I wrote a blog on 19 September 2012 which explained the ACA as I have experienced it. I ended the blog by briefly mentioning that the ACA qualification is constantly evolving and adapting to the changing needs of businesses and the needs of its members. I have written this blog specifically for those applying to do the ACA qualification post July 2013 as there have been a few changes announced to the course structure.
As before there are still three stages to the qualification, however the names given to the first two stages have changed from Professional Stage Knowledge and Professional Stage Application to Certificate Level and Professional Level respectively.
On the Certificate level the only noticeable change is that the accounting paper style of questions is more similar to that found in the second stage. This is just one of many changes, which have been made to the exam structure so that the move from one stage to another is smoother and free from sudden changes in style and difficulty.
The changes found in the professional stage are much more significant. The qualification appears to be evolving to include more tax, this is partly so that the qualification continues to appeal to tax trainees like myself and not just auditors, management accounts or business analysts etc. That said, they have not added an extra exam, instead they have merged Financial Accounting and Reporting into one longer exam and have split the old tax exam into once Tax Compliance paper and a Business Tax Planning paper.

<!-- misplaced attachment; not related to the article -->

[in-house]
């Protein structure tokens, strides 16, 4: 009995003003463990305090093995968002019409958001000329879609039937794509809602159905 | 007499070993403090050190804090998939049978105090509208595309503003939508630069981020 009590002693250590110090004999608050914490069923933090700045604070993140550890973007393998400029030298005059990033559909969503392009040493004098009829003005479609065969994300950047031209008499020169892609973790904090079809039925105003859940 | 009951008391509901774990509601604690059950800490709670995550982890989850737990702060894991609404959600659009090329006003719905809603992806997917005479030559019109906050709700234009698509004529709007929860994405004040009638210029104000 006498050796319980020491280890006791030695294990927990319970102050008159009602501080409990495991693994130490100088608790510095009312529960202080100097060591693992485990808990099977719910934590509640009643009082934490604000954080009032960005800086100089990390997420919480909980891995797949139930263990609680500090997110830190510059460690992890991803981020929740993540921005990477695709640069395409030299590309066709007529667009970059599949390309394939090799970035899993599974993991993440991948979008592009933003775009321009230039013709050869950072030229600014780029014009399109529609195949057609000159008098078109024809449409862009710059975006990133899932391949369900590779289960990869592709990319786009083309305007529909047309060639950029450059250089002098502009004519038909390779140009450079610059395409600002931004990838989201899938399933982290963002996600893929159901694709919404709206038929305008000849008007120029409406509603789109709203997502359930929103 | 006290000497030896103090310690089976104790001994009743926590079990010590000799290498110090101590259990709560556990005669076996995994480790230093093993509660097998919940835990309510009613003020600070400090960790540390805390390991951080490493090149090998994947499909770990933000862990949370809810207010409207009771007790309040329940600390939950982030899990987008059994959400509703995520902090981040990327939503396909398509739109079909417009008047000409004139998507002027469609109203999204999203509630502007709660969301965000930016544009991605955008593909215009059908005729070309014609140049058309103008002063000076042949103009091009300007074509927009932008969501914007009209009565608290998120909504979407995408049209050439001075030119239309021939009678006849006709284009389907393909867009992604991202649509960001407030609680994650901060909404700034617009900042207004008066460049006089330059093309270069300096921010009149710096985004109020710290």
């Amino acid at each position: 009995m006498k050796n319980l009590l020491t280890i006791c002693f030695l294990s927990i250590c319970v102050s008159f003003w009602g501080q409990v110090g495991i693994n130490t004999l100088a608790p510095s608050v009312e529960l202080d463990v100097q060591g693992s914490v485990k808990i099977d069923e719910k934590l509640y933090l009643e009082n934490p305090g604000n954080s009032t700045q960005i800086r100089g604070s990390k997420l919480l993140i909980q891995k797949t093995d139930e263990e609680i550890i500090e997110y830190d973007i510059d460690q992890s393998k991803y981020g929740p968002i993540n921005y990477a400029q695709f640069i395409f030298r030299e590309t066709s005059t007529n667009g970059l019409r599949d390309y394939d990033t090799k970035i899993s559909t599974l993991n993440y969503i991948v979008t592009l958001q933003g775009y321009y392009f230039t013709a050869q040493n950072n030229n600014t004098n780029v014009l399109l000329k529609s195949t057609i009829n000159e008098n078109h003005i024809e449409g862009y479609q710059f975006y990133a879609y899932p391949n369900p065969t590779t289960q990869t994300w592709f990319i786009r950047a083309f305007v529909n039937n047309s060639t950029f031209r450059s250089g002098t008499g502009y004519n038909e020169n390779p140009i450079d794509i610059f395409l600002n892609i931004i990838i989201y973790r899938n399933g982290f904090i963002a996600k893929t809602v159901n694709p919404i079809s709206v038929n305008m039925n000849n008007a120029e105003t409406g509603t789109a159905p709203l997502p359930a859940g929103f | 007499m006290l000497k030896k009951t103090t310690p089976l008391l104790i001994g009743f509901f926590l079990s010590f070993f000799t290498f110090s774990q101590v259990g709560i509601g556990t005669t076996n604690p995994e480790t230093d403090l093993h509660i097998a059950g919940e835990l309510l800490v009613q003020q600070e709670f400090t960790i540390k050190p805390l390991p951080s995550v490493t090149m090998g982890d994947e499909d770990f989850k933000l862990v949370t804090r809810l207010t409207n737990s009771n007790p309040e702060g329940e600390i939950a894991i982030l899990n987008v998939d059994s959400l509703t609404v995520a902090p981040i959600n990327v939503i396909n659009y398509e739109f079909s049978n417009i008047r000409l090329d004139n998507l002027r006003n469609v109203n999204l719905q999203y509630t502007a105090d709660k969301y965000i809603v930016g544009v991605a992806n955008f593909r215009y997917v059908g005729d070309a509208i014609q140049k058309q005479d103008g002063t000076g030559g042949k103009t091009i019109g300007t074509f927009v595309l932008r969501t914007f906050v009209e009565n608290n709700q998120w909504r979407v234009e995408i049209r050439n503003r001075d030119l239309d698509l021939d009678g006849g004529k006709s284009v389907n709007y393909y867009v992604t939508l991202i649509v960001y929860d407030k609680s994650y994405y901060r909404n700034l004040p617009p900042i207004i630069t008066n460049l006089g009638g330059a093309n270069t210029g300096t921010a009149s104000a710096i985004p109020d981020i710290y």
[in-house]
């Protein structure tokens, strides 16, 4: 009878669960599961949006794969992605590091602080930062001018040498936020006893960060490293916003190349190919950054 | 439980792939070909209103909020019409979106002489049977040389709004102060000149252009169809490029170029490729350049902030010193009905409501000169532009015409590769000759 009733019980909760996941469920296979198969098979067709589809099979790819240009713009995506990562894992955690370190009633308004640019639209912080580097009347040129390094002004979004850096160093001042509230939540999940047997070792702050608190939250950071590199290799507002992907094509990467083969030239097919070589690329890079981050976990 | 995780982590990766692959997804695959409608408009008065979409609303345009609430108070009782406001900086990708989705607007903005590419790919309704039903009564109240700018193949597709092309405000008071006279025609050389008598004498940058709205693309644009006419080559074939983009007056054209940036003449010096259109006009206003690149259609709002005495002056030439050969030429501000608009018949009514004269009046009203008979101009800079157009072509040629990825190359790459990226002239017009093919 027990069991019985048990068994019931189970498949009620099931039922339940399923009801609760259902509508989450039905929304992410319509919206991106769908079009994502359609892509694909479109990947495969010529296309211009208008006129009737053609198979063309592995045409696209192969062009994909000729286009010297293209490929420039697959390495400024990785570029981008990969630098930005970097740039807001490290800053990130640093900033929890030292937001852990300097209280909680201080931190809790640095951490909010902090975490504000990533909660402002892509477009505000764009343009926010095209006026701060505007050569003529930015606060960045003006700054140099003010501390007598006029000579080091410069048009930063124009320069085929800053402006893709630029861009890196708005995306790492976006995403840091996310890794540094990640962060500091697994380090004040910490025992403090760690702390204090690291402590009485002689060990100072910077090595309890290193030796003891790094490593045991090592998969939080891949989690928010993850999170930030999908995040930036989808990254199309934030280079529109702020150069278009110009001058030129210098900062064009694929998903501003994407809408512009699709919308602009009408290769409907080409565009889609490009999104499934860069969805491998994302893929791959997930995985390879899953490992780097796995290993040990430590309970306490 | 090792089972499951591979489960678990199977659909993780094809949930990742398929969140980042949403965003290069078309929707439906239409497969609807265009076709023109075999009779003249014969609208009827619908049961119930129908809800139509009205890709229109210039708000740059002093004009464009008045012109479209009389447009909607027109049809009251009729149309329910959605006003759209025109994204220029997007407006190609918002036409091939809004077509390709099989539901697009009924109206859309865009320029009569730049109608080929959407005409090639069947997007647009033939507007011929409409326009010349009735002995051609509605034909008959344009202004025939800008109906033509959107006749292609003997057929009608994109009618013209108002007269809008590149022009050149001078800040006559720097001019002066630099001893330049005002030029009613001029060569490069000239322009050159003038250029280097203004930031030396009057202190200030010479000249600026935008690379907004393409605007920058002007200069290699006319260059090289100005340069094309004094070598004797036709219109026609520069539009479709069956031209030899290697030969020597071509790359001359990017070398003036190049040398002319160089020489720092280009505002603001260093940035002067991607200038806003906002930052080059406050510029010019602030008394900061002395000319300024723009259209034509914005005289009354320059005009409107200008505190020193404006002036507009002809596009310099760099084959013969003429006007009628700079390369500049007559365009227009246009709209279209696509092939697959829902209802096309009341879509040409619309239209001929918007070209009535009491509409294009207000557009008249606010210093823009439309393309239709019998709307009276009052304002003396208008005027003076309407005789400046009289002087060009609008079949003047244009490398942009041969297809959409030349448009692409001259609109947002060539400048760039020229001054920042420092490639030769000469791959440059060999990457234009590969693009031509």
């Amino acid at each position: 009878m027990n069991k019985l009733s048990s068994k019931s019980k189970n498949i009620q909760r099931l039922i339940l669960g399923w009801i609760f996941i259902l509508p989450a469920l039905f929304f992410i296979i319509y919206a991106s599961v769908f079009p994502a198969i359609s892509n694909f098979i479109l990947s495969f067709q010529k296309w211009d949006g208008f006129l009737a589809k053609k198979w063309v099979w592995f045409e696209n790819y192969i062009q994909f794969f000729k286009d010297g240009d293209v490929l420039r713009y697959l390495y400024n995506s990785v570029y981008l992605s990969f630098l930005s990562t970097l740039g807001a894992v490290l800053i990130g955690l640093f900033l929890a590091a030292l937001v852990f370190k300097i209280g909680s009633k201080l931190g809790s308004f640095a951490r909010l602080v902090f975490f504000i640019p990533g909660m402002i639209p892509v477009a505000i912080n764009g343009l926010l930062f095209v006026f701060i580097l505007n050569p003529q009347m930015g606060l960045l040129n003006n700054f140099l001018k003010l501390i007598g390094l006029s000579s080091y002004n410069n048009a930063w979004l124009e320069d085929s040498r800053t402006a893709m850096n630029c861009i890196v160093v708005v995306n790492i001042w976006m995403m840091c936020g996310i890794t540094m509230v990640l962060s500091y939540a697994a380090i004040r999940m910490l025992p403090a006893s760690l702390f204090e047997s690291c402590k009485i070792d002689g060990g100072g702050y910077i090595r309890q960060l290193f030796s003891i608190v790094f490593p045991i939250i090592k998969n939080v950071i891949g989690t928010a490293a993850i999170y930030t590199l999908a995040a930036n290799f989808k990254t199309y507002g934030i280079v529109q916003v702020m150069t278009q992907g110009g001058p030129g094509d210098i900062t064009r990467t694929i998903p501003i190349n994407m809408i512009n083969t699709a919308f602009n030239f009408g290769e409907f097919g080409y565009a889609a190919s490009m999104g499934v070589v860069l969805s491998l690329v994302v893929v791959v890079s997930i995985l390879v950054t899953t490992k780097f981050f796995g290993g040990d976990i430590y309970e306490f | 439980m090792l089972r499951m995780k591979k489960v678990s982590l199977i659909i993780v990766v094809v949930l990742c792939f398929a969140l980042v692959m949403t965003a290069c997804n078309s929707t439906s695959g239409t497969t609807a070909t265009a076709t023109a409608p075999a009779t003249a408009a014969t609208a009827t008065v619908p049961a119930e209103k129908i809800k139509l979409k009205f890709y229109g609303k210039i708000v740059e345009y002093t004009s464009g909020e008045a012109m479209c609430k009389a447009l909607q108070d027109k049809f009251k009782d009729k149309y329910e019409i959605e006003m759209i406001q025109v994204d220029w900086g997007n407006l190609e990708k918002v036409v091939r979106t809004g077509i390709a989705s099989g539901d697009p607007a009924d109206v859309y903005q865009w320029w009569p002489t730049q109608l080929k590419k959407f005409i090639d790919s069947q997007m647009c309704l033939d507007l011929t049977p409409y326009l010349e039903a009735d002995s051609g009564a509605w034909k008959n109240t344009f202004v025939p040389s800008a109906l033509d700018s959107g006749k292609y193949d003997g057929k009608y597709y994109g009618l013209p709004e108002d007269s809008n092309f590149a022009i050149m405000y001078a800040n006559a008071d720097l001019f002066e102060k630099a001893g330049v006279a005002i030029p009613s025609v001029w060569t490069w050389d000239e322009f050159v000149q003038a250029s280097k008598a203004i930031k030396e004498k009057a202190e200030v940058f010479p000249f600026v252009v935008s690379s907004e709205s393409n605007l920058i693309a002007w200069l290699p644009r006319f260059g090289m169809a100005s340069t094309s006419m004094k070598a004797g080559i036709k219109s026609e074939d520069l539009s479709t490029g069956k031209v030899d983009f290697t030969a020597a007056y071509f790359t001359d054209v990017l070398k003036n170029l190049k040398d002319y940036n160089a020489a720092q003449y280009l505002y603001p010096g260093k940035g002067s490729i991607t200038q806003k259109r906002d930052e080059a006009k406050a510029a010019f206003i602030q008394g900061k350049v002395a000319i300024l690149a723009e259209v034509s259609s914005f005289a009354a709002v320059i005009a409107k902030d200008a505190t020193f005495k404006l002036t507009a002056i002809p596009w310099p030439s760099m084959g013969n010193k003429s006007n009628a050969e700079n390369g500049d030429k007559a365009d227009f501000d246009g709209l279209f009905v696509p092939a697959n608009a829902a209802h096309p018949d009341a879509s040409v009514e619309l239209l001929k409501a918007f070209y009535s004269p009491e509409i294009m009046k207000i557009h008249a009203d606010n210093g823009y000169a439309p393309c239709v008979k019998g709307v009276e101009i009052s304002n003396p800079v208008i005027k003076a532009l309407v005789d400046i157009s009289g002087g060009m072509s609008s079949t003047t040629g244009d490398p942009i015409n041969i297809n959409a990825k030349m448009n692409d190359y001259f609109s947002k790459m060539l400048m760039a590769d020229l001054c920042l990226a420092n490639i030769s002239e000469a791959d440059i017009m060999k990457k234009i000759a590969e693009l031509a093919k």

This change appears to be part of a wider movement which could see the ACA and Chartered Institute of Taxation (CTA – what many see as the gold standard of tax qualifications) creating a qualification which once passed allows students to apply for membership of both the ICAEW (ACA) and CIOT (CTA). Reasons behind this joint programme are that it would reduce the cost of studying for both, reduce the time spent out of the office and removes any study overlap. In addition, employers can still remain confident that their students have gained all the relevant skills. As and when more details are released I will update you.
Finally there have also been some changes to the advanced stage. The two technical integration papers have been refined so that they allow students to become well practised in the skills necessary to pass the case study.
As such two major trends appear clear. One there is definitely a push for the ACA to continue to be an all rounded business qualification as such there is a clear move to include more taxation into the syllabus. Secondly, changes have been made to make the movement from one stage to the next smoother, so allowing the student to gradually develop and learn the necessary skills to become qualified.